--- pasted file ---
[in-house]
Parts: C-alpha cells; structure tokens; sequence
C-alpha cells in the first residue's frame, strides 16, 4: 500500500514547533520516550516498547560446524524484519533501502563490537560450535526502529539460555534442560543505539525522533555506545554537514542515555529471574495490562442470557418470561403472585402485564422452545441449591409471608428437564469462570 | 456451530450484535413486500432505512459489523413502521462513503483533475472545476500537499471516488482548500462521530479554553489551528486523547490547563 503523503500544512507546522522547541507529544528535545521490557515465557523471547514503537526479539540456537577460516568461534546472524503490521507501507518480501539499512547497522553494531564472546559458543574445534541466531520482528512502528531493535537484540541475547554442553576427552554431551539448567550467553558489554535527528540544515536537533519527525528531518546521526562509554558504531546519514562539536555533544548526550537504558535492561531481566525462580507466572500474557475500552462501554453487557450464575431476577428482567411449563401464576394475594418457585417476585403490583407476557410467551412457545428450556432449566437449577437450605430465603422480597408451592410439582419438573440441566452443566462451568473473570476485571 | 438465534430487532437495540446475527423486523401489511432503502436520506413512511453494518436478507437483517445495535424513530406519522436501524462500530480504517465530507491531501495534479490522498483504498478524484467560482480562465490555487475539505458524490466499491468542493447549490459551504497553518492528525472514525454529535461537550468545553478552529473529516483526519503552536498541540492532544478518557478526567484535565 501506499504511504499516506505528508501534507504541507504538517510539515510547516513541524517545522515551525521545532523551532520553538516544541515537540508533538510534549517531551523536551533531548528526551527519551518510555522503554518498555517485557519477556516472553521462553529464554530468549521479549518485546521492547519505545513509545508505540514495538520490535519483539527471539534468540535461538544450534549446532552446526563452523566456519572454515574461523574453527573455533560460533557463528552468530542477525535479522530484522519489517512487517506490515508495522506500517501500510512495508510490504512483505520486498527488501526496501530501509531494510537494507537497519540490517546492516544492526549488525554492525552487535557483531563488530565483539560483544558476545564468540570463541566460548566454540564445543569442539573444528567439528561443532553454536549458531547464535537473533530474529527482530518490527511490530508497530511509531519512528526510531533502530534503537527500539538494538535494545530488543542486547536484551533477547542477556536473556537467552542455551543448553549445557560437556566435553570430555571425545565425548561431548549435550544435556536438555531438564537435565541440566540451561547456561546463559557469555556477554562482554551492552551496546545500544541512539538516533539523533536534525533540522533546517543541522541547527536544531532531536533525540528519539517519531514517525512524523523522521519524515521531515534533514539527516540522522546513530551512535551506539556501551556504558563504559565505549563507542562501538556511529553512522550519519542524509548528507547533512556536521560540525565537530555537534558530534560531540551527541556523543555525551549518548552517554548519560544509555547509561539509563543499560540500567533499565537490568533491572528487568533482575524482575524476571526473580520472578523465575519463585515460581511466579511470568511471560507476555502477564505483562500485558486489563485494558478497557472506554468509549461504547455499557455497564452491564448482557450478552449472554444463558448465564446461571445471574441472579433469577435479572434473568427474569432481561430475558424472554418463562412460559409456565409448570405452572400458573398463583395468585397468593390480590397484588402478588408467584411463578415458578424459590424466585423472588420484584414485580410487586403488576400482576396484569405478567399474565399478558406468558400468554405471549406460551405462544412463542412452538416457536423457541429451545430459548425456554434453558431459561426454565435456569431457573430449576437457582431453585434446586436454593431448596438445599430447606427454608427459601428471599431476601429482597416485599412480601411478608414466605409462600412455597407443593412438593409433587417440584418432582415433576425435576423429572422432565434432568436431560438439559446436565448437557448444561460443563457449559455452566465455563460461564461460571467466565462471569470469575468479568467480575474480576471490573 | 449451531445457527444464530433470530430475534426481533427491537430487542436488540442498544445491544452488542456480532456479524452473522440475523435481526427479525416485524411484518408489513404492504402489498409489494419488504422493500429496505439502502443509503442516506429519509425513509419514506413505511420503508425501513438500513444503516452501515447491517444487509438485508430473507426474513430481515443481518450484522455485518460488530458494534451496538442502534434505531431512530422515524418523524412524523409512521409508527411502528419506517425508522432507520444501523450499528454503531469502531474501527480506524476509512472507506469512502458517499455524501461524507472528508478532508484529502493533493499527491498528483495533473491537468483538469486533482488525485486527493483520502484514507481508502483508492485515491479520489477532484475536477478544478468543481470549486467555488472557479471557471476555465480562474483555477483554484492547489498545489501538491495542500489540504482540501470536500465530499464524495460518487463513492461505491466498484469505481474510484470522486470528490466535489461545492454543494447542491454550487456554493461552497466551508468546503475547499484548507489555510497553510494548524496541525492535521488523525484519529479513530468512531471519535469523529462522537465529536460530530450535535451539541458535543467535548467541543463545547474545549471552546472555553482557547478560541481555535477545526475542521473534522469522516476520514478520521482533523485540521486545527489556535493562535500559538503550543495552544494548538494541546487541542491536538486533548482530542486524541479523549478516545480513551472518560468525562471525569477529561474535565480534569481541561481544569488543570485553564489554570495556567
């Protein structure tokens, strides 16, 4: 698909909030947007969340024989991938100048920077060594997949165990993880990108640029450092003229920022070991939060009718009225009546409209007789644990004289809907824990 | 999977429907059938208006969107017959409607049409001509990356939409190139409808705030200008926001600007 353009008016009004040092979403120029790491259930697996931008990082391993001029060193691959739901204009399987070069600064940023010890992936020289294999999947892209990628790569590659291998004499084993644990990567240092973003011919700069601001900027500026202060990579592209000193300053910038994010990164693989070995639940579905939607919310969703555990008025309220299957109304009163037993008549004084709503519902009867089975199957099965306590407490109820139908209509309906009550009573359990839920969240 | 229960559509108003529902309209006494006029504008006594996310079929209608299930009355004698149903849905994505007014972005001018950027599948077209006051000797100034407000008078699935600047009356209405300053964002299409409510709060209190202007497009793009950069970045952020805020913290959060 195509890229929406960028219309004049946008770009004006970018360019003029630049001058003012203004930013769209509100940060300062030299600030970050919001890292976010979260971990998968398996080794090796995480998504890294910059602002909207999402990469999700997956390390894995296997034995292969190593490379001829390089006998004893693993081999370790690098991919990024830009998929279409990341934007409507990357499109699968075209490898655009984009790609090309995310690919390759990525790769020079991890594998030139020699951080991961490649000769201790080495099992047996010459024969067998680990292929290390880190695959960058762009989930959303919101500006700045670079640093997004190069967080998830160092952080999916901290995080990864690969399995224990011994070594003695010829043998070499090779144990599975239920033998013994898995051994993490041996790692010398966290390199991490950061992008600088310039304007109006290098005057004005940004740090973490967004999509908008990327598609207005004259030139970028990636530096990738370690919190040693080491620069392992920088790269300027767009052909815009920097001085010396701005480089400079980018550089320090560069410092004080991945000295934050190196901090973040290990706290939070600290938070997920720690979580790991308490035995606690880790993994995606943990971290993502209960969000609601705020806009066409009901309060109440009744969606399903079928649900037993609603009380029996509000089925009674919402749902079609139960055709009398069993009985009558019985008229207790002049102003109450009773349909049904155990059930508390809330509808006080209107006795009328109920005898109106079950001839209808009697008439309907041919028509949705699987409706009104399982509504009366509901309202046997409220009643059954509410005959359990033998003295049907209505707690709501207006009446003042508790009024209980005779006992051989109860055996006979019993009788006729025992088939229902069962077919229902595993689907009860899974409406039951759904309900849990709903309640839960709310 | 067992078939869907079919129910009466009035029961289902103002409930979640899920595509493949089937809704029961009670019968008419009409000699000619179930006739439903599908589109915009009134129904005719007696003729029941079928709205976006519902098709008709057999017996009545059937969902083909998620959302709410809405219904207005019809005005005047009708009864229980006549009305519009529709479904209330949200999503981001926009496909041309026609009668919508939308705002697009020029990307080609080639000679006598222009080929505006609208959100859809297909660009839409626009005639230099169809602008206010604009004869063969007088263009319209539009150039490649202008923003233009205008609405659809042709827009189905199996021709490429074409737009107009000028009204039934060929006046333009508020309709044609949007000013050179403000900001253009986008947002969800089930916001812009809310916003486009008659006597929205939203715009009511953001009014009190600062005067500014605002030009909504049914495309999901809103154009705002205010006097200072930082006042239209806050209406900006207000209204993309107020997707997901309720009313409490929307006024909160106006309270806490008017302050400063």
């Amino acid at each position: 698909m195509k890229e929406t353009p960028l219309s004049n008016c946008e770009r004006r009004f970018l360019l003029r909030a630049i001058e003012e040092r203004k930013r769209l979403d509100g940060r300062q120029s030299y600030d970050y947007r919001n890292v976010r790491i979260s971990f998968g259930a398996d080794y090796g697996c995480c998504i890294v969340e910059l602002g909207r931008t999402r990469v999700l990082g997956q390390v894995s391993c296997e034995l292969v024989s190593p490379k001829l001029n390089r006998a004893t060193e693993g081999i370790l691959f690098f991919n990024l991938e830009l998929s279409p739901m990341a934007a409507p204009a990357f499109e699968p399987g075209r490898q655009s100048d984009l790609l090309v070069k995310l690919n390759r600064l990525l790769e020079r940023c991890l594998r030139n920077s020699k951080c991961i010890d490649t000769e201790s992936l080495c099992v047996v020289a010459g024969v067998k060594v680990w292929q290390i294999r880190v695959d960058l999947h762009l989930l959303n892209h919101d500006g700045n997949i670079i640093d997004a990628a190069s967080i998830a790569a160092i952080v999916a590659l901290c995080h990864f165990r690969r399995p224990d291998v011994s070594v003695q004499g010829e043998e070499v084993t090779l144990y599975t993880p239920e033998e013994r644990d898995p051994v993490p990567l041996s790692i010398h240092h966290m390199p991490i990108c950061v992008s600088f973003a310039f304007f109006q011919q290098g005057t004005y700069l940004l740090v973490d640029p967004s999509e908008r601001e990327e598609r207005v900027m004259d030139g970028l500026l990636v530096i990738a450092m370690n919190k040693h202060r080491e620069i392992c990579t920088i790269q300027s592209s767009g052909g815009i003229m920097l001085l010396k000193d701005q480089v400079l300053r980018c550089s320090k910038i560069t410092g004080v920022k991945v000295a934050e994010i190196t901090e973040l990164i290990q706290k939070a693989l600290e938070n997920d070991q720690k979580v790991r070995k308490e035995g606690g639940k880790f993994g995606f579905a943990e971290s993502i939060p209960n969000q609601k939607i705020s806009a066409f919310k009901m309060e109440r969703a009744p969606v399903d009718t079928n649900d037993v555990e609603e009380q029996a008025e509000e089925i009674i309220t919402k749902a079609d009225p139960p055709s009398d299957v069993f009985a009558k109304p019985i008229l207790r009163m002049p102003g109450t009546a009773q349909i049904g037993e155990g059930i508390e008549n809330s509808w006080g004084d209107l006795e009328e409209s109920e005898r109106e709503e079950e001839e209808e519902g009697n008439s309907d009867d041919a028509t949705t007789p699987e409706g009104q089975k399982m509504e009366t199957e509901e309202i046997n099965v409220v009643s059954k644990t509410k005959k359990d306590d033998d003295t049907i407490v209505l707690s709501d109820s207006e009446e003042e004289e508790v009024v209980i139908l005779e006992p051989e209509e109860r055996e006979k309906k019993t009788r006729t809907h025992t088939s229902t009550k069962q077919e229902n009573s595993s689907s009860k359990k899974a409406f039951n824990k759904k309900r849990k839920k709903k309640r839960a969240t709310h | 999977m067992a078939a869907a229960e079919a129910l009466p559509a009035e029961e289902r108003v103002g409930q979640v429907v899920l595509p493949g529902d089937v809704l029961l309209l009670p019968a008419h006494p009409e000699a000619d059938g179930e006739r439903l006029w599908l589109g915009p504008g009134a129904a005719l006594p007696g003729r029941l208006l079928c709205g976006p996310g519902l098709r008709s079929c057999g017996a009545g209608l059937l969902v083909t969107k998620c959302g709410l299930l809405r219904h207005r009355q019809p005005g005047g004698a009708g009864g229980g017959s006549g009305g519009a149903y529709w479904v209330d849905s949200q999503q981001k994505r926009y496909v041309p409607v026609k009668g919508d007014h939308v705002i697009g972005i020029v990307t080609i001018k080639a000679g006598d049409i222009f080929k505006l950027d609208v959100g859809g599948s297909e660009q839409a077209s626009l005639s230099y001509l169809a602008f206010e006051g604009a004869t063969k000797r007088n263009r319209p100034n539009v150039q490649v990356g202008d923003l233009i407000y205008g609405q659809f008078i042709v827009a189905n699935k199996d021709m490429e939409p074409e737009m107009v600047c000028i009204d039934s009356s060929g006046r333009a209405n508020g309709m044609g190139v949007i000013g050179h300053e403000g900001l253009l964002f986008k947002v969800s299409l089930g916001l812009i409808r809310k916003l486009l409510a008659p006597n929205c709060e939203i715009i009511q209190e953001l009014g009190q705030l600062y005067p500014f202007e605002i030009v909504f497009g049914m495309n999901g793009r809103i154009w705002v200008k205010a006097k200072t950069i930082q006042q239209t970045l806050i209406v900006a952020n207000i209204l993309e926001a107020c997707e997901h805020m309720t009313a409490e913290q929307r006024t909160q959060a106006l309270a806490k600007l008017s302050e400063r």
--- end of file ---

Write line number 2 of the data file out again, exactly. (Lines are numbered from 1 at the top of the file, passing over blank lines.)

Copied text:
Parts: C-alpha cells; structure tokens; sequence